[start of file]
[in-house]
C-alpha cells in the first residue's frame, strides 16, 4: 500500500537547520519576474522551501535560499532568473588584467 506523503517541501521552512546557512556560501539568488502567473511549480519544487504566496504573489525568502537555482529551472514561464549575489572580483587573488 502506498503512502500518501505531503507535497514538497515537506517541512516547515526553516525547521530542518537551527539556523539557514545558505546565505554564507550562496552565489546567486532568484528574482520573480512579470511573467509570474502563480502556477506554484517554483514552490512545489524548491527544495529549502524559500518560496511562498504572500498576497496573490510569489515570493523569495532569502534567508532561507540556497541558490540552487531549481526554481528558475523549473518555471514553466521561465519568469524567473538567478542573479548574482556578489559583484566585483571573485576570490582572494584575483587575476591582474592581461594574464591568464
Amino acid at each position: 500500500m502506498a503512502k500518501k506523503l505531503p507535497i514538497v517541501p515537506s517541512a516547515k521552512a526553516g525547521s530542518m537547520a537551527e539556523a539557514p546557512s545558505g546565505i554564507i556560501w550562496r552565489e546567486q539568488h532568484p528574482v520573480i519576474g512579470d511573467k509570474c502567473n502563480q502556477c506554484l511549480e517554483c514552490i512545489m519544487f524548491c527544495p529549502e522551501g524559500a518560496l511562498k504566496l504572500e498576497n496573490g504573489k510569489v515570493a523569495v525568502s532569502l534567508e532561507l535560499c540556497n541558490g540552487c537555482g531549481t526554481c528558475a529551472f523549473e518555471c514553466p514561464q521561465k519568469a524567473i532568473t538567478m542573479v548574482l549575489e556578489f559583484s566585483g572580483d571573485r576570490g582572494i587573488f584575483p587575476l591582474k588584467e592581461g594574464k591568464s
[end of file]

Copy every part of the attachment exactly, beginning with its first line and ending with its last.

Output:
[in-house]
C-alpha cells in the first residue's frame, strides 16, 4: 500500500537547520519576474522551501535560499532568473588584467 506523503517541501521552512546557512556560501539568488502567473511549480519544487504566496504573489525568502537555482529551472514561464549575489572580483587573488 502506498503512502500518501505531503507535497514538497515537506517541512516547515526553516525547521530542518537551527539556523539557514545558505546565505554564507550562496552565489546567486532568484528574482520573480512579470511573467509570474502563480502556477506554484517554483514552490512545489524548491527544495529549502524559500518560496511562498504572500498576497496573490510569489515570493523569495532569502534567508532561507540556497541558490540552487531549481526554481528558475523549473518555471514553466521561465519568469524567473538567478542573479548574482556578489559583484566585483571573485576570490582572494584575483587575476591582474592581461594574464591568464
Amino acid at each position: 500500500m502506498a503512502k500518501k506523503l505531503p507535497i514538497v517541501p515537506s517541512a516547515k521552512a526553516g525547521s530542518m537547520a537551527e539556523a539557514p546557512s545558505g546565505i554564507i556560501w550562496r552565489e546567486q539568488h532568484p528574482v520573480i519576474g512579470d511573467k509570474c502567473n502563480q502556477c506554484l511549480e517554483c514552490i512545489m519544487f524548491c527544495p529549502e522551501g524559500a518560496l511562498k504566496l504572500e498576497n496573490g504573489k510569489v515570493a523569495v525568502s532569502l534567508e532561507l535560499c540556497n541558490g540552487c537555482g531549481t526554481c528558475a529551472f523549473e518555471c514553466p514561464q521561465k519568469a524567473i532568473t538567478m542573479v548574482l549575489e556578489f559583484s566585483g572580483d571573485r576570490g582572494i587573488f584575483p587575476l591582474k588584467e592581461g594574464k591568464s